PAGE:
Bishop of Maidstone Urged to Improve Training & Networks for Women in Ministry

A new survey on women’s ministry in complementarian evangelical churches, initiated by the Bishop of Maidstone, has found that better approaches to professional development and the creation of more ‘peer support’ networks are needed if this ministry is to flourish.

The survey was undertaken by the Rev Dr Kirsten Birkett, herself a complementarian priest. The Bishop of Maidstone, the Rt Rev’d Rod Thomas, praised her  ‘excellent, careful and thorough work.’ He said that its findings give complementarian evangelicals much encouragement – but at the same time were a real challenge to any sense of complacency. 

150 women in ministry (predominantly lay ministers) were contacted and the response rate was 55%. The survey found that:

  • 89% of respondents were either ‘very’ or ‘somewhat’ satisfied in their ministries
  • 93% of respondents felt ‘very’ or ‘somewhat’ satisfied in their roles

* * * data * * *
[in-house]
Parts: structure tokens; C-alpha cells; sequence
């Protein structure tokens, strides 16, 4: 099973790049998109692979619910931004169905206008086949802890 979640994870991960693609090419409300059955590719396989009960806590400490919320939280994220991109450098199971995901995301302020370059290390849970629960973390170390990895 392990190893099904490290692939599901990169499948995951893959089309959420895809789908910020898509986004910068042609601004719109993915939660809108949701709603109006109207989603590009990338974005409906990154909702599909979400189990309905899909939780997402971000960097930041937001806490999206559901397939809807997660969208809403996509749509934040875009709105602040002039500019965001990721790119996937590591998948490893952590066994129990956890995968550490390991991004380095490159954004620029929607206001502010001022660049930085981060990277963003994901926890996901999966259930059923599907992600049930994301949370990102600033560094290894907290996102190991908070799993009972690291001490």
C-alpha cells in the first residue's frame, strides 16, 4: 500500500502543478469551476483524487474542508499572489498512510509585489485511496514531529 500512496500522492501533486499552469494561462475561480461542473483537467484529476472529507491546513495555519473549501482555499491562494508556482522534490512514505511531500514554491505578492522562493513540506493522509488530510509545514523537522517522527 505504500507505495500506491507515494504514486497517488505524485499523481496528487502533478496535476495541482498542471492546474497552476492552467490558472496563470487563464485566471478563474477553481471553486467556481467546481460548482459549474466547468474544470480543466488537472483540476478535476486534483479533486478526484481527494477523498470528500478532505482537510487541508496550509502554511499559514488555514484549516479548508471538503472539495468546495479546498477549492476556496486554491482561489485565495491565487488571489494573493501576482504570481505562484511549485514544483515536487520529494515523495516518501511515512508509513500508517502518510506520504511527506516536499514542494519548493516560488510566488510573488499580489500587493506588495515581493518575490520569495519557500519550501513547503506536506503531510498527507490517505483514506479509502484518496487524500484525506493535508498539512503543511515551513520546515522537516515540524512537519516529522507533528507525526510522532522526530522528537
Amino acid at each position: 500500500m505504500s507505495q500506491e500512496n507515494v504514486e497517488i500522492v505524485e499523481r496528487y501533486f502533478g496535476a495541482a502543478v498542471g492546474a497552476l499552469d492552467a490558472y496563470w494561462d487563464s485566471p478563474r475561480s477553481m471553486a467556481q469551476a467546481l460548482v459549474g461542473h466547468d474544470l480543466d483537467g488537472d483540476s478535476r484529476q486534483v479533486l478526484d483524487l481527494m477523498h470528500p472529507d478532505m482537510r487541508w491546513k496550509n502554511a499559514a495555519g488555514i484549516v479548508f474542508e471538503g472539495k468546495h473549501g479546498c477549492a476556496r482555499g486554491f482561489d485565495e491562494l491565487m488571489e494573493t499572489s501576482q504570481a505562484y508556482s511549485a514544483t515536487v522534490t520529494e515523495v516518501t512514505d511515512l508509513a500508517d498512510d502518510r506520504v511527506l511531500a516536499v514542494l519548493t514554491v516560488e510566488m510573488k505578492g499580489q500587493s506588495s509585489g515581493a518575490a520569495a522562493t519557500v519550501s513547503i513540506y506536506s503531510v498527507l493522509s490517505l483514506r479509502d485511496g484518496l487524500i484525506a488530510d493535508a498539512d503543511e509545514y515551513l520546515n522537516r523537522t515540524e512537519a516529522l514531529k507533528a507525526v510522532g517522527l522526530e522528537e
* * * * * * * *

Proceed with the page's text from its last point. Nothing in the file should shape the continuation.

• 77% of respondents felt the complementarian stance of their churches helped their ministries

However, the Rev Dr Kirsten Birkett also encountered a number of comments about the sense of isolation women ministers can feel; the fact that sometimes they suffer unequal treatment compared to male ministers; and that they can feel under-valued.  This led her to conclude that treating women equally when they work differently ‘takes some thought; but it is an area in which Christians should be doing better than their secular colleagues, not worse.’ A key area of concern was access to continued ministerial training. 35% of respondents said they had not been encouraged to undertake further training. 51% said they would pursue such training if funding (and work time) were available and there was a job to which they could return.

Dr Birkett’s report concluded with six recommendations for action by the Bishop of Maidstone covering the provision of advice relating to training, pastoral encouragement, the development of supportive peer networks, pay, complementarian expectations and employment guidelines. These will now be considered by the Bishop’s Working Group, but in the meantime Bishop Rod has commended the survey to incumbents, expressing the hope that it will serve as a fresh prompt for encouraging women in ministry.

The full survey is available on the Bishop’s web site at: